Designing a markup language is a task similar to designing a building. First, you have to ask some questions: Who am I building it for? How will it be constructed? How will it be used? Do I give it many small rooms or a few large ones? Will the rooms be generic and interchangeable or specialized? Is there are role for the building, like storage, office space, or factory work? It takes a lot of planning to do it right.
When designing a markup language, there are many questions to answer: What constitutes a document? How detailed do you need it to be? How will it be generated? Is it flexible enough to handle every expected situation? Is it generic enough to support different formatting options and modes? Your decisions will help answer the most basic question which is, how can you represent a piece of information as XML? This problem is part of the important topic of data modeling.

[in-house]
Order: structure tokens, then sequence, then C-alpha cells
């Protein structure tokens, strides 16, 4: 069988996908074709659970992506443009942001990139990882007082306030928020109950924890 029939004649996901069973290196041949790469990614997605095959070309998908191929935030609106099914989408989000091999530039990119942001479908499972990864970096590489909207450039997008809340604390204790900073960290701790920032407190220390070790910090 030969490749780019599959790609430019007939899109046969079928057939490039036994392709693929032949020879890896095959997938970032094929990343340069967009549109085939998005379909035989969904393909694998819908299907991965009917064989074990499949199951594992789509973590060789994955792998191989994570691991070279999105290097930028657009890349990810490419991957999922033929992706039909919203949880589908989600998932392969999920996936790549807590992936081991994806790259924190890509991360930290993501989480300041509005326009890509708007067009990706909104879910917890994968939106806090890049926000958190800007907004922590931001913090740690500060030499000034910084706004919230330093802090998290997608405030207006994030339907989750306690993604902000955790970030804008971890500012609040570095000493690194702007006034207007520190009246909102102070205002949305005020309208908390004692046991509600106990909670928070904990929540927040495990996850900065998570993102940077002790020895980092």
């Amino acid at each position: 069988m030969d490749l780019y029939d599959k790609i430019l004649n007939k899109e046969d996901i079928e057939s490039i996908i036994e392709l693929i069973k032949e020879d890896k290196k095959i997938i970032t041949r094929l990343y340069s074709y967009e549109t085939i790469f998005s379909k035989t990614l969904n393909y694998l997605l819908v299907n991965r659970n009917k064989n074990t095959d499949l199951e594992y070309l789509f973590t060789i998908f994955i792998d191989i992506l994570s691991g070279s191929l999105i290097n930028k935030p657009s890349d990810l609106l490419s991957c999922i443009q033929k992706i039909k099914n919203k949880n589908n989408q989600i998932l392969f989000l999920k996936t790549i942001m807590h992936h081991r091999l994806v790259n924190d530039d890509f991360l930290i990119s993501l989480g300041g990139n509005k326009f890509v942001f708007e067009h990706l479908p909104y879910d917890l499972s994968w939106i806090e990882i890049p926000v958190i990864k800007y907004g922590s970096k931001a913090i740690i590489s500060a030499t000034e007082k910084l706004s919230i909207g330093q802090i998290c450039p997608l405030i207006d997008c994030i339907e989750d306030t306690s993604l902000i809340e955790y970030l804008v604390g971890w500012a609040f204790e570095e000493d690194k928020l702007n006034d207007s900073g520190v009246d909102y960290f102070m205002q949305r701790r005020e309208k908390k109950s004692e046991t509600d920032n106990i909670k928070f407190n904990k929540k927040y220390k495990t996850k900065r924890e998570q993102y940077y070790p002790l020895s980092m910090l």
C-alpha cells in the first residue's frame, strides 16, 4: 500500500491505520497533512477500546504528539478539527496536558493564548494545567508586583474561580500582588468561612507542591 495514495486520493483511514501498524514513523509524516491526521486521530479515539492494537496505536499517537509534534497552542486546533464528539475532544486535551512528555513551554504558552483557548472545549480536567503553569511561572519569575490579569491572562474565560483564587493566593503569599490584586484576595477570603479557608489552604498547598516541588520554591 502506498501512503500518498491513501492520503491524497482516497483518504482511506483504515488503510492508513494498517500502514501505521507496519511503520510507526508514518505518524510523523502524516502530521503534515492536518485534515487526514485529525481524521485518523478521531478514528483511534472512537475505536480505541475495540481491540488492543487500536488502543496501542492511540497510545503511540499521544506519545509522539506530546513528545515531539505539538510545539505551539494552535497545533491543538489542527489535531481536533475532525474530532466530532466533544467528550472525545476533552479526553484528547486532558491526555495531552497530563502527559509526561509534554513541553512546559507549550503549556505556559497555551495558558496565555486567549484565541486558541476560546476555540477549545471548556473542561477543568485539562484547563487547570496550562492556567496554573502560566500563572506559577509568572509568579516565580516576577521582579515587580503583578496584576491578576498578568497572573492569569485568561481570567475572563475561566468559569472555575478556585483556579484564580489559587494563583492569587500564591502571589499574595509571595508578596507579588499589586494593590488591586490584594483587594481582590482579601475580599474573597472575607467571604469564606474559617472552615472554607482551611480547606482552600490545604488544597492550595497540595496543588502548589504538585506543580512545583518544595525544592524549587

In this chapter, we look at the ways in which different kinds of data are modelled using XML. First, I'll show you the most basic kinds of documents, simple collections of preferences for software applications. The next category covers narrative documents with characteristics such as text flows, block and inline elements, and titled sections. Lastly, under the broad umbrella of "complex" data, I'll talk about the myriad specialized markup languages for everything from vector graphics to remote procedure calls.